L. Neil Smith's
Number 362, April 9, 2006

Free Market Money

Q & A: The New $10 Bill
by Pete Stephenson

Exclusive to TLE

We have received many inquiries about the new ten dollar bill. Here are some of the frequently asked questions. Please refer to this FAQ before sending us your questions.

Q: Why did the Treasury redesign the ten dollar bill?
A: To foil counterfeiters. Now it is more difficult for them to make realistic-looking ten dollar bills.

Q: Why don't we want counterfeiters to make ten dollar bills? Wouldn't they save the Treasury printing costs?
A: Counterfeiting is bad because it increases the money supply, which reduces the buying-power of your dollars.

Q: Aside from counterfeiting, does the money supply ever increase?
A: Sometimes. For example, the Fed's figures show the money supply increased by $2.94 trillion in the last 5 years.

Q: Does that increase of the money supply cause a loss in value of the dollar?
A: No.

Q: Why not?
A: Because it was done by the Fed, not by counterfeiters.

Q: How many ten dollar bills would counterfeiters have to print to match that increase in the money supply?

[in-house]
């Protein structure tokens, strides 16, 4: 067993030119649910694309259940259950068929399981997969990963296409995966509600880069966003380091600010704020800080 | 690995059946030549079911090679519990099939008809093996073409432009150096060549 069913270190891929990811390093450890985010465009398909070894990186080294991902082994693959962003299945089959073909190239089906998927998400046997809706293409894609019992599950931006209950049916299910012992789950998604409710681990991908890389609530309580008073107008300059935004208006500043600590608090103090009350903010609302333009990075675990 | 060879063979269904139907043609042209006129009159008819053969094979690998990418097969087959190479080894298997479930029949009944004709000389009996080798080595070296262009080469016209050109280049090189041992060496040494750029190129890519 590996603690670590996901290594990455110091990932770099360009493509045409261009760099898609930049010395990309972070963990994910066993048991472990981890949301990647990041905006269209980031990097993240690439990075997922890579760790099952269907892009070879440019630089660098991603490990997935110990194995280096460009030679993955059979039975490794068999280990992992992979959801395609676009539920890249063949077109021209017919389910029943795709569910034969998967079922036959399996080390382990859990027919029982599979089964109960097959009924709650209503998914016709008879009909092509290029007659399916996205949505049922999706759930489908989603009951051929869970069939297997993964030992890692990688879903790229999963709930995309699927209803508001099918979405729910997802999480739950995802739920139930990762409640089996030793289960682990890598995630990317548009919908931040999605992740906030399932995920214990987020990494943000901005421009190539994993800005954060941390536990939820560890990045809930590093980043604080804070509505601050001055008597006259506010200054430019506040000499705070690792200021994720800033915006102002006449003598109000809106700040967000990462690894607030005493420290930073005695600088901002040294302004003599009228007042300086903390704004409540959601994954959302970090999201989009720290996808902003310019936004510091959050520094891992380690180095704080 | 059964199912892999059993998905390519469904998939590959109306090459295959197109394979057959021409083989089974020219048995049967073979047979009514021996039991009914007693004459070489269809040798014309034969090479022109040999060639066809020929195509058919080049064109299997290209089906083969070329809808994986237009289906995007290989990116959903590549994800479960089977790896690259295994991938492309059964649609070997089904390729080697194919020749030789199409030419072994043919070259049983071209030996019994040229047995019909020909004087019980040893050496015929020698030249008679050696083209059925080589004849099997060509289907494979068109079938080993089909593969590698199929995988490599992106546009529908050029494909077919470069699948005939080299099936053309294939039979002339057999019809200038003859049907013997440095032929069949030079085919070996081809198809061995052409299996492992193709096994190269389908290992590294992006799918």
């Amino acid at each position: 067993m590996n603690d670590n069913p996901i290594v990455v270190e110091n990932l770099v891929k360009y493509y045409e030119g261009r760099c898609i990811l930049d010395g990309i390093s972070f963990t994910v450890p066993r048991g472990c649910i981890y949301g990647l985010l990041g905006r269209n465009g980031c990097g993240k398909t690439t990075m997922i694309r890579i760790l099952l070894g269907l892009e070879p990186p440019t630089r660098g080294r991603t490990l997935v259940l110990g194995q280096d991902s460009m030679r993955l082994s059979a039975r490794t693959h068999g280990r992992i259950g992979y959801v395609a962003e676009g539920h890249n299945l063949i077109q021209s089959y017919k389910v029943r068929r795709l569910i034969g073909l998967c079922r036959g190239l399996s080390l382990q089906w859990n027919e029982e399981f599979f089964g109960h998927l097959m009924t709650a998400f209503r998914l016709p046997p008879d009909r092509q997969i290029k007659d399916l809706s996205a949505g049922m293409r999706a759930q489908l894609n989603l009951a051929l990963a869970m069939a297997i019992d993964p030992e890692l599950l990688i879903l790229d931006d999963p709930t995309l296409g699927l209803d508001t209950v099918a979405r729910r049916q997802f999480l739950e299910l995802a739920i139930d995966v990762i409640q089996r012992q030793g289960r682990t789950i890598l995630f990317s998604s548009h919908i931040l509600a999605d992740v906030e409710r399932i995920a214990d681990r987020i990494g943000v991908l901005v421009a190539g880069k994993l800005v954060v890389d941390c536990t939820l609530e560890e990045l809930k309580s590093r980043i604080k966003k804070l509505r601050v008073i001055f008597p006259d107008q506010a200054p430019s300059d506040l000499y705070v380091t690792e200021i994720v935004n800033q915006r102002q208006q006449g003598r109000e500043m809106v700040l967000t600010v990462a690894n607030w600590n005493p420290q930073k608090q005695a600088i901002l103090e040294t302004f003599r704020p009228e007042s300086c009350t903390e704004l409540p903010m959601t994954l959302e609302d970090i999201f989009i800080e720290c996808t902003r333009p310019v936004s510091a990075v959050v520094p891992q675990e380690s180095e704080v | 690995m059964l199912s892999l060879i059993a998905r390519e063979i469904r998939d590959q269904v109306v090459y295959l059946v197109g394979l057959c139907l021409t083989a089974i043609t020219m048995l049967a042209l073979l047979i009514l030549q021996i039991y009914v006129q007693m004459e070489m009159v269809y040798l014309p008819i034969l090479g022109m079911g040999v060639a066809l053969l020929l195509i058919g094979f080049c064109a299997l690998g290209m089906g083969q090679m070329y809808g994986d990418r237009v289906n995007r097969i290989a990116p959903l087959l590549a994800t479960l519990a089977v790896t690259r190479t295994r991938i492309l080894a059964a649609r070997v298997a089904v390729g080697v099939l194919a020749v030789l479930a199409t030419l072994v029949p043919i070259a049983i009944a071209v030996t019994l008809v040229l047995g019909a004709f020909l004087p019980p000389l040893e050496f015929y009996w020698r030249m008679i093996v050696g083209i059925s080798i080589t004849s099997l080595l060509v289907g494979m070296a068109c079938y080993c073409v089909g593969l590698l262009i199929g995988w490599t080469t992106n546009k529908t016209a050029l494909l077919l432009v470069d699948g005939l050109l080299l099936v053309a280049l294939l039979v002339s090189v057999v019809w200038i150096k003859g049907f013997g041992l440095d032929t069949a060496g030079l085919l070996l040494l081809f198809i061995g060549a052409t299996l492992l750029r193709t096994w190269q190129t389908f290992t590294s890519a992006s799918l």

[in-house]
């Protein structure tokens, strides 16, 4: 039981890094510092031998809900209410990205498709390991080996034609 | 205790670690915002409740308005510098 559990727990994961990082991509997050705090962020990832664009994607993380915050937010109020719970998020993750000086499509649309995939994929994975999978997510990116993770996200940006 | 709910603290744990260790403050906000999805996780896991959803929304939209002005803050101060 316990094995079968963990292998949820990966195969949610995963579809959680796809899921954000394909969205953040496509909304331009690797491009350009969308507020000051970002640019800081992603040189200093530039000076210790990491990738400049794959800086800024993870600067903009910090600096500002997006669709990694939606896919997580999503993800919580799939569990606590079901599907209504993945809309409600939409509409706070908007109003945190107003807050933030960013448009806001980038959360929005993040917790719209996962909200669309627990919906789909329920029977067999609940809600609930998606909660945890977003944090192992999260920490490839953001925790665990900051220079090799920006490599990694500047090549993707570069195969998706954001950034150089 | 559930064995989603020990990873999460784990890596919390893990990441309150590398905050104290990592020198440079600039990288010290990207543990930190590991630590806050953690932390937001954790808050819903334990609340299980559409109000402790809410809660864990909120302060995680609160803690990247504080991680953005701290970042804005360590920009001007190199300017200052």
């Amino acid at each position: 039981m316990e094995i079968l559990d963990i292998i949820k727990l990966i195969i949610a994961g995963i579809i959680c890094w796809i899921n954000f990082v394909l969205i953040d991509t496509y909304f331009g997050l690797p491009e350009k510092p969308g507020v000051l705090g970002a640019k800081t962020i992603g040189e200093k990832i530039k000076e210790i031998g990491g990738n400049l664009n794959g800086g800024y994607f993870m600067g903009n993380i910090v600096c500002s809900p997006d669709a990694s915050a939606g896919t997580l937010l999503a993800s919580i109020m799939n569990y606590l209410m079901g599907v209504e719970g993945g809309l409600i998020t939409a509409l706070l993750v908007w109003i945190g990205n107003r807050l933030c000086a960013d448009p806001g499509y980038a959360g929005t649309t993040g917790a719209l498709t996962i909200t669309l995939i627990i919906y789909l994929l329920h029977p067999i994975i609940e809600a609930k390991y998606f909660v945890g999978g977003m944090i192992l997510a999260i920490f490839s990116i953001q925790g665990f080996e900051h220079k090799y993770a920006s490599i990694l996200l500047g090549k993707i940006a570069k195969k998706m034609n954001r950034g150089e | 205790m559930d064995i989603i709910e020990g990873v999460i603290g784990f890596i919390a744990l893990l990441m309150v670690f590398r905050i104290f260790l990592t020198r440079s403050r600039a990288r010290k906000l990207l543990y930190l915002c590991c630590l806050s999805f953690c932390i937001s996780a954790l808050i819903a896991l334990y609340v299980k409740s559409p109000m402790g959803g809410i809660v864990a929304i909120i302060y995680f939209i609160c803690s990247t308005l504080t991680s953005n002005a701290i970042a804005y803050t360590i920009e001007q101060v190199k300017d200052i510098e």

A: The counterfeiters would have to print 294 billion ten dollar bills. The bills would weigh 317 kilotons. If you laid them end-to-end, you would have to buy 95,000 gallons of unleaded gas to drive your Ford Fiesta to the other end, assuming your tires were properly inflated.

Q: So if counterfeiters printed 317 kilotons of ten dollar bills, the dollar would decrease in value?
A: Yes. But don't worry; counterfeiting is hampered by the new design. The dollar remains sound—thanks to the new ten dollar bill!

Pete Stephenson lives in California. He is saving $10 to buy gas for his Fiesta.


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